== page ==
Nanoparticle Imprint Lithography: From Nanoscale Metrology to Printable Metallic Grids

Back to all publications

Publication date
Reference A. Capitaine, M. Bochet-Modaresialam, P. Poungsripong, C. Badie, V. Heresanu, O. Margeat, L. Santinacci, D. Grosso, E.C. Garnett and B. Sciacca, Nanoparticle Imprint Lithography: From Nanoscale Metrology to Printable Metallic Grids, ACS Nano 17, (10), 9361-9373 (2023)
Group Nanoscale Solar Cells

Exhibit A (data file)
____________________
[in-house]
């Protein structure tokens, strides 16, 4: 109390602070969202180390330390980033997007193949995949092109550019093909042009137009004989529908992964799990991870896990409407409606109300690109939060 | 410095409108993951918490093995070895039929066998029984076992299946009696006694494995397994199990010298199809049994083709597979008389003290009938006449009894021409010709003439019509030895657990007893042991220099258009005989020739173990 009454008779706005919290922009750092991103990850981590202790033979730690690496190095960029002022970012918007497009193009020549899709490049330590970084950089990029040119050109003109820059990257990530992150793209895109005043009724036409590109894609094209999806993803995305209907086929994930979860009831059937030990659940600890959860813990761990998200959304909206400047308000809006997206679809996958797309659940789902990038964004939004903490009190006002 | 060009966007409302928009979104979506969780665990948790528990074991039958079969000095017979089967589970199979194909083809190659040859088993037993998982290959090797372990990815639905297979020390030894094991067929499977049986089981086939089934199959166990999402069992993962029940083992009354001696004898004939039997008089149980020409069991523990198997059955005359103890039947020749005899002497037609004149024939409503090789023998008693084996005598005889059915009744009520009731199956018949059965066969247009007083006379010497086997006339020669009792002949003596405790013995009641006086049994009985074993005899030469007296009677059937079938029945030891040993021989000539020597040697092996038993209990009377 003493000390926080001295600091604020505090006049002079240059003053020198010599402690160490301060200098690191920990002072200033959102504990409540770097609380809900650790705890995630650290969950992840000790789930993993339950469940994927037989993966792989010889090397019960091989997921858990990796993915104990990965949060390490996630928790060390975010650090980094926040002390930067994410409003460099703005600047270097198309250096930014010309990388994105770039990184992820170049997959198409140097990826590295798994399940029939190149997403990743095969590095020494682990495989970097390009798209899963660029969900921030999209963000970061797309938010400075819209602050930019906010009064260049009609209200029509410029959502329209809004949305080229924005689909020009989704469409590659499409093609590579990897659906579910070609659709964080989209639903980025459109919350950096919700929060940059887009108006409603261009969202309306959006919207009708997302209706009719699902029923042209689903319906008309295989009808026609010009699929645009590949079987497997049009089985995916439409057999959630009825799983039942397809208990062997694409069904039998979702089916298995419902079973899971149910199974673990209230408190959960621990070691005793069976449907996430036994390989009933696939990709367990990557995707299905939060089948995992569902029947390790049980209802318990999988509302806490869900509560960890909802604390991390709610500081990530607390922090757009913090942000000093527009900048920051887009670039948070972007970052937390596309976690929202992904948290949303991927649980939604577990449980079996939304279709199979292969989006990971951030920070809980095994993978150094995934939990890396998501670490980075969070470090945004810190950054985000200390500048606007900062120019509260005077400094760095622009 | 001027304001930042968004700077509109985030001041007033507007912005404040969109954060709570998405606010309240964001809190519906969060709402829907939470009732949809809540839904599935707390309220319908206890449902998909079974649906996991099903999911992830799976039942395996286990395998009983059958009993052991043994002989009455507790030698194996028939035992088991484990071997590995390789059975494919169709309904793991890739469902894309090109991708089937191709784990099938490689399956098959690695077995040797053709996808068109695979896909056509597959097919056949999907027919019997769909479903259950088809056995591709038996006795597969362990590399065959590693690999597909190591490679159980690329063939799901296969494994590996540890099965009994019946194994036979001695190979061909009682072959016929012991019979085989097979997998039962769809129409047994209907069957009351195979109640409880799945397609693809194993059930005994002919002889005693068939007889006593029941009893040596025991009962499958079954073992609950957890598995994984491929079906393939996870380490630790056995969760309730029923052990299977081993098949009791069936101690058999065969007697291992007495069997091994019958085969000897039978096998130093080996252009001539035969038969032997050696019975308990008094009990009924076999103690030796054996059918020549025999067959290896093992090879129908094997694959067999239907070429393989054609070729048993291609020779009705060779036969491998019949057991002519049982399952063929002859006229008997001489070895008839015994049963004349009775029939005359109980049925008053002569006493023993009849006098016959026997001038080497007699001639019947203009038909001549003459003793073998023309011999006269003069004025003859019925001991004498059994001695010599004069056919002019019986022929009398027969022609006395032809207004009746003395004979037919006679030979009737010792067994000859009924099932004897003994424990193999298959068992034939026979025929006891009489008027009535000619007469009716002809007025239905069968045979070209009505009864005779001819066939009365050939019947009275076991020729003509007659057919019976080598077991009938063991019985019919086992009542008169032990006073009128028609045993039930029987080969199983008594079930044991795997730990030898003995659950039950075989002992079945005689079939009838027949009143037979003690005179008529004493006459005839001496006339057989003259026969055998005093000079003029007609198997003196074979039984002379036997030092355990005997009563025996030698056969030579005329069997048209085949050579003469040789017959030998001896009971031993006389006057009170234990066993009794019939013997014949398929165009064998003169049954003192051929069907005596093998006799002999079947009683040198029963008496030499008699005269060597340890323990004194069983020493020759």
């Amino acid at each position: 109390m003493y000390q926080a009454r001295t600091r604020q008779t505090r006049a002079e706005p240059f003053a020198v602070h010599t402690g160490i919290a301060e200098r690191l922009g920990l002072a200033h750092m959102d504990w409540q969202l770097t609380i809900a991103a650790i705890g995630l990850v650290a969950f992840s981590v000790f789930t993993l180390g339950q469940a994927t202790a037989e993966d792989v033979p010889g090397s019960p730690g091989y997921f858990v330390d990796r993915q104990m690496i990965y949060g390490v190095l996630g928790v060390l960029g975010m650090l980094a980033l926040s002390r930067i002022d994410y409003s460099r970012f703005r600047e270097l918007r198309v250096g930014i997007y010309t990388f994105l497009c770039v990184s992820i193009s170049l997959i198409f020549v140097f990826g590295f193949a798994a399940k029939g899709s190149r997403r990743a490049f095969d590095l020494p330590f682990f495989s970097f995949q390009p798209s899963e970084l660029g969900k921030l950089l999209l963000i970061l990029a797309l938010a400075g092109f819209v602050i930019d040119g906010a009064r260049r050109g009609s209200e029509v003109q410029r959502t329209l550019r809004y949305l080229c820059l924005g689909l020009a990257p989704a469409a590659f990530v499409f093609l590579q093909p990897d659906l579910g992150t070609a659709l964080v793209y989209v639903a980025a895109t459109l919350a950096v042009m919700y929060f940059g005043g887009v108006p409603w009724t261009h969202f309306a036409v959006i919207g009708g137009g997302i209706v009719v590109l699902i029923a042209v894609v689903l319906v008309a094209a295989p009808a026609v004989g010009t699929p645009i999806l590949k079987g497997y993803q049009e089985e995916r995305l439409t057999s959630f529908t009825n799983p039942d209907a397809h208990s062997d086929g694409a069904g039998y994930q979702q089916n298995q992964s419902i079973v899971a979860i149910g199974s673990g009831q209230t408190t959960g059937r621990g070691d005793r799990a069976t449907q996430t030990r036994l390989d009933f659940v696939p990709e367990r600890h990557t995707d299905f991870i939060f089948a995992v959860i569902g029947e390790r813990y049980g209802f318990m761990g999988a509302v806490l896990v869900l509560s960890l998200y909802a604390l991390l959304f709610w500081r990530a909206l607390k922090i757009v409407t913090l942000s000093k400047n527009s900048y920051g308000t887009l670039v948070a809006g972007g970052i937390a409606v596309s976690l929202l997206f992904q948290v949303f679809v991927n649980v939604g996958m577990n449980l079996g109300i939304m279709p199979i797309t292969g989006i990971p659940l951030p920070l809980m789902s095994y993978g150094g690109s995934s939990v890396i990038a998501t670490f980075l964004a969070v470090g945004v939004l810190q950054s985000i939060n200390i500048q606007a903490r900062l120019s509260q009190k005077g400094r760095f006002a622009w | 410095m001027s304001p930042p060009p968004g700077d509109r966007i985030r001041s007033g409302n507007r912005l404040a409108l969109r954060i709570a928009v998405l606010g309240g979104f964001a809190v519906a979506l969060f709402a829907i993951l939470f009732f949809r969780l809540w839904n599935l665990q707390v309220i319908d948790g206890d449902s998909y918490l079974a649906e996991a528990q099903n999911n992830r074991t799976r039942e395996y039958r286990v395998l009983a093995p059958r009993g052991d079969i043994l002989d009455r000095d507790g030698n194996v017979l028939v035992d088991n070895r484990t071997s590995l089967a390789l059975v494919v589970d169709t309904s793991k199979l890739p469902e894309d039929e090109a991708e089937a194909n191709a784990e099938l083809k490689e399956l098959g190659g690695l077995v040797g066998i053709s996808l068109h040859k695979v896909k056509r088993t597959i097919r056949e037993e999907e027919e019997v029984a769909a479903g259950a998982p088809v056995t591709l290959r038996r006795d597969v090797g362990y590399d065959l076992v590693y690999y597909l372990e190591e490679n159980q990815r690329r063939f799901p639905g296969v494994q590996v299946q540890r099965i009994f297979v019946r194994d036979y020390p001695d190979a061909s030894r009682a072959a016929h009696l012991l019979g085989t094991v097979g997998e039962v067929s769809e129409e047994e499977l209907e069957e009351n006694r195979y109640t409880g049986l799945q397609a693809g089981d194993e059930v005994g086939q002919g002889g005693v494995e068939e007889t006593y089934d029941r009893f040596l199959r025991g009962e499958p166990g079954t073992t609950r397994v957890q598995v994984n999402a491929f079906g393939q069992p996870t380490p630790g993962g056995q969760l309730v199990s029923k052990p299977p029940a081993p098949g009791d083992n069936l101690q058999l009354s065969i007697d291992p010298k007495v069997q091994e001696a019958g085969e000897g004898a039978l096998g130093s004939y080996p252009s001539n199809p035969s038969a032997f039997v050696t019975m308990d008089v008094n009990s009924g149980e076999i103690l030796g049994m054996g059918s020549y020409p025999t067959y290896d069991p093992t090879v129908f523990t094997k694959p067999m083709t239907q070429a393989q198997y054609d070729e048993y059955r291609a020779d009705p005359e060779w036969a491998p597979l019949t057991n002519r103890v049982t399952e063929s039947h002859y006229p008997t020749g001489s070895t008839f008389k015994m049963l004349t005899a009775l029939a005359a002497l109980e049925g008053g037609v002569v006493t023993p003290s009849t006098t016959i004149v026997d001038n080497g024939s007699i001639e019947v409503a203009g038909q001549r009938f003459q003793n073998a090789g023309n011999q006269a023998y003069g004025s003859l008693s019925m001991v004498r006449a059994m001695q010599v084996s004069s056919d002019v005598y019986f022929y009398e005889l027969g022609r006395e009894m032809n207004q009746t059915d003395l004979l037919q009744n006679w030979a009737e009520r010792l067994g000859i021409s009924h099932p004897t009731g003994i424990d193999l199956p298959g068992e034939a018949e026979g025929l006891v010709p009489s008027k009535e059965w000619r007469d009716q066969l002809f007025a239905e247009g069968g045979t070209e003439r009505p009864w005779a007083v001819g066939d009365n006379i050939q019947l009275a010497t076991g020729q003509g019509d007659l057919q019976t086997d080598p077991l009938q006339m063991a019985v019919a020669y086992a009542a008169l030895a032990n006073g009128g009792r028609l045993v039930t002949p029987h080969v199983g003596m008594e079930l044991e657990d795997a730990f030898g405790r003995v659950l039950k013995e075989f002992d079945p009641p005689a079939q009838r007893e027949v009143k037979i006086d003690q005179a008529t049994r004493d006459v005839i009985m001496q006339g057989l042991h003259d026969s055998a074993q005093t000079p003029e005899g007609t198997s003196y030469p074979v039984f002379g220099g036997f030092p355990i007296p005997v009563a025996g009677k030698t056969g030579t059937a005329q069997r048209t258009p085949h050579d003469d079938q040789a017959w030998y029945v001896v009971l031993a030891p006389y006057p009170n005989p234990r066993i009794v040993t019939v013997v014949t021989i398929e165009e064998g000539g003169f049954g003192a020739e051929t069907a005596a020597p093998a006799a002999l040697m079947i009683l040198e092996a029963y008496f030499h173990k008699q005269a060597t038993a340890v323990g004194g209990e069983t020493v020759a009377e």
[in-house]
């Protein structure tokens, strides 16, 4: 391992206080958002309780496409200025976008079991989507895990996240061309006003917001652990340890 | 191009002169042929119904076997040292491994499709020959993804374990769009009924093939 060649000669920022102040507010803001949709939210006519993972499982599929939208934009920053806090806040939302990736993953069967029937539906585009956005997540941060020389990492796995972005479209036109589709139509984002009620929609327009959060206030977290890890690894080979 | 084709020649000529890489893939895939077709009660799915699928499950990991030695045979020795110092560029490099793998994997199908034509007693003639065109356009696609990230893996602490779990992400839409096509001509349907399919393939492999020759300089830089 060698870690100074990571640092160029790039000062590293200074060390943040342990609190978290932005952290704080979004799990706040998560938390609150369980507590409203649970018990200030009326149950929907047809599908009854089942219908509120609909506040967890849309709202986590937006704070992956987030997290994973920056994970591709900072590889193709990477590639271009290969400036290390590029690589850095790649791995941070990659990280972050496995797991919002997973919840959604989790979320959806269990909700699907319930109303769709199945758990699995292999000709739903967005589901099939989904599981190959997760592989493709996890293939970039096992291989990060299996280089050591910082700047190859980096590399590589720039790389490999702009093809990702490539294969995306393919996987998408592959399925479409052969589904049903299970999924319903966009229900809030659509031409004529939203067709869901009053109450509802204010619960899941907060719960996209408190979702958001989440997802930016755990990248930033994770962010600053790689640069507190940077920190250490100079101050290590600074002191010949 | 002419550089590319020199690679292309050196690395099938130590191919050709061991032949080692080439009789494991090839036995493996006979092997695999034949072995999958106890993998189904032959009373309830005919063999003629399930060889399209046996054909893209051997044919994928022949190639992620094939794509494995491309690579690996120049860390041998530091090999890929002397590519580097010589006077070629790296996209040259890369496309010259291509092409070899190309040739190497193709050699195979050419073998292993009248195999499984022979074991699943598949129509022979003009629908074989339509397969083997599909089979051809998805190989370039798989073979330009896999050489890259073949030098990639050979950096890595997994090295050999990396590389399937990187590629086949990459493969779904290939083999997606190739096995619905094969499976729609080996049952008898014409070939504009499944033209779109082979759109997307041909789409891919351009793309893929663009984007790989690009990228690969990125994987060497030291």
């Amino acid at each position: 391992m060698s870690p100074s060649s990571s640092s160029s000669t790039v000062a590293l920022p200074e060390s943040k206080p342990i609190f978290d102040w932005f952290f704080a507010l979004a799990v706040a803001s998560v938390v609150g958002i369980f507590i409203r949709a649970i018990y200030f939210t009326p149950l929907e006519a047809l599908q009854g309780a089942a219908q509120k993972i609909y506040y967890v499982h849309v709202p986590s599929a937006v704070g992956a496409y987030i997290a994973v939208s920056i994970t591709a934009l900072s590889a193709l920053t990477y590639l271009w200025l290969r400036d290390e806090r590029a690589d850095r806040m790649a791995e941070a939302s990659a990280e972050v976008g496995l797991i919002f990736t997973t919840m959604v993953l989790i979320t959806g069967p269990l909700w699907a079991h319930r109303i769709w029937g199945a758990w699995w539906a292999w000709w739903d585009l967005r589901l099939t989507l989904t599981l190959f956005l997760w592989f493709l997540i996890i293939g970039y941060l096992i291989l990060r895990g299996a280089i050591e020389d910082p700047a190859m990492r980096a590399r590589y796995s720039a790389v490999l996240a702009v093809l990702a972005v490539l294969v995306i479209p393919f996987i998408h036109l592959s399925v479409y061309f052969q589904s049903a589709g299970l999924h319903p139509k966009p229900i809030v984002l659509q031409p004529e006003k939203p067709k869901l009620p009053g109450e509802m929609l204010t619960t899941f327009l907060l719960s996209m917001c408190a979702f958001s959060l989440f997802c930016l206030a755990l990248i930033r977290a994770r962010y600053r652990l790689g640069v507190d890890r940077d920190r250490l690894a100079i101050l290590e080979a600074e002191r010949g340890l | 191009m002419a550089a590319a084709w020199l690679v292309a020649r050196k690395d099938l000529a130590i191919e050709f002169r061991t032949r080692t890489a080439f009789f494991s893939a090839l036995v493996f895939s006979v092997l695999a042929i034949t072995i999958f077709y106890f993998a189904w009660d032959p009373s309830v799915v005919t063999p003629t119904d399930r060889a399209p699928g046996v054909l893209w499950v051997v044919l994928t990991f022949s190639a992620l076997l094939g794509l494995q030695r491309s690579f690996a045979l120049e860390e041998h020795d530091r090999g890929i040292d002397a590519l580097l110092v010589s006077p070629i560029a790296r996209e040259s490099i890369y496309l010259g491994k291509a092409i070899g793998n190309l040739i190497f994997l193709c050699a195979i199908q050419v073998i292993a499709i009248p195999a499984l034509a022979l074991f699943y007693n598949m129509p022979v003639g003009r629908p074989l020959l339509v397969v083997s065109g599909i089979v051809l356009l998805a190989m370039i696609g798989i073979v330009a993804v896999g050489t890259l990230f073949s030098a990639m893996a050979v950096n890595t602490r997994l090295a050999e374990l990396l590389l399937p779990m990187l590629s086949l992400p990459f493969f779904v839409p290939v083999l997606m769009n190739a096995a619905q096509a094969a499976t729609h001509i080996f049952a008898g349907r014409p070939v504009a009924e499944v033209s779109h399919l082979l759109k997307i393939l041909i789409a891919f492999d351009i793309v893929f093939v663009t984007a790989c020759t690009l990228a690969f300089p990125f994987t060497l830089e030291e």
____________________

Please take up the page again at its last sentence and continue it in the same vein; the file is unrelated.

Large scale and low-cost nanopatterning of materials is of tremendous interest for optoelectronic devices. Nanoimprint lithography has emerged in recent years as a nanofabrication strategy that is high-throughput and has a resolution comparable to that of electron-beam lithography (EBL). It is enabled by pattern replication of an EBL master into polydimethylsiloxane (PDMS), that is then used to pattern a resist for further processing, or a sol-gel that could be calcinated into a solid material. Although the sol-gel chemistry offers a wide spectrum of material compositions, metals are still difficult to achieve. This gap could be bridged by using colloidal nanoparticles as resist, but deep understanding of the key parameters is still lacking. Here, we use supported metallic nanocubes as a model resist to gain fundamental insights into nanoparticle imprinting. We uncover the major role played by the surfactant layer trapped between nanocubes and substrate, and measure its thickness with subnanometer resolution by using gap plasmon spectroscopy as a metrology platform. This enables us to quantify the van der Waals (VDW) interactions responsible for the friction opposing the nanocube motion, and we find that these are almost in quantitative agreement with the Stokes drag acting on the nanocubes during nanoimprint, that is estimated with a simplified fluid mechanics model. These results reveal that a minimum thickness of surfactant is required, acting as a spacer layer mitigating van der Waals forces between nanocubes and the substrate. In the light of these findings we propose a general method for resist preparation to achieve optimal nanoparticle mobility and show the assembly of printable Ag and Au nanocube grids, that could enable the fabrication of low-cost transparent electrodes of high material quality upon nanocube epitaxy.